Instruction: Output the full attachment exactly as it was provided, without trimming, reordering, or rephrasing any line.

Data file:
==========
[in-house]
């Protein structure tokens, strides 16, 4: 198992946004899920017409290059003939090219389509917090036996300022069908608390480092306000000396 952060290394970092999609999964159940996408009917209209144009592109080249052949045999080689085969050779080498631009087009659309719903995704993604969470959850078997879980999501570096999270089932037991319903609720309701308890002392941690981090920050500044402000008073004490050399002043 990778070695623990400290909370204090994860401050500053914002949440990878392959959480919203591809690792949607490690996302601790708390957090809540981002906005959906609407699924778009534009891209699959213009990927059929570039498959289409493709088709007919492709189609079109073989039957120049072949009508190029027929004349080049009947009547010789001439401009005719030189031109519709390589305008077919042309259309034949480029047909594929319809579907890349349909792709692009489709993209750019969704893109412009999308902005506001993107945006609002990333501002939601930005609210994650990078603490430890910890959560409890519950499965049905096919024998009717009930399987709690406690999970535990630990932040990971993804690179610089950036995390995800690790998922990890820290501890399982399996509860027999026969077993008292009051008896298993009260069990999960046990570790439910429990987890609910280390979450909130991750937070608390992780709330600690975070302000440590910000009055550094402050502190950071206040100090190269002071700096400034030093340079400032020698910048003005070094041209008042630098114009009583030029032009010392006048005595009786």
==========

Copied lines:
[in-house]
């Protein structure tokens, strides 16, 4: 198992946004899920017409290059003939090219389509917090036996300022069908608390480092306000000396 952060290394970092999609999964159940996408009917209209144009592109080249052949045999080689085969050779080498631009087009659309719903995704993604969470959850078997879980999501570096999270089932037991319903609720309701308890002392941690981090920050500044402000008073004490050399002043 990778070695623990400290909370204090994860401050500053914002949440990878392959959480919203591809690792949607490690996302601790708390957090809540981002906005959906609407699924778009534009891209699959213009990927059929570039498959289409493709088709007919492709189609079109073989039957120049072949009508190029027929004349080049009947009547010789001439401009005719030189031109519709390589305008077919042309259309034949480029047909594929319809579907890349349909792709692009489709993209750019969704893109412009999308902005506001993107945006609002990333501002939601930005609210994650990078603490430890910890959560409890519950499965049905096919024998009717009930399987709690406690999970535990630990932040990971993804690179610089950036995390995800690790998922990890820290501890399982399996509860027999026969077993008292009051008896298993009260069990999960046990570790439910429990987890609910280390979450909130991750937070608390992780709330600690975070302000440590910000009055550094402050502190950071206040100090190269002071700096400034030093340079400032020698910048003005070094041209008042630098114009009583030029032009010392006048005595009786």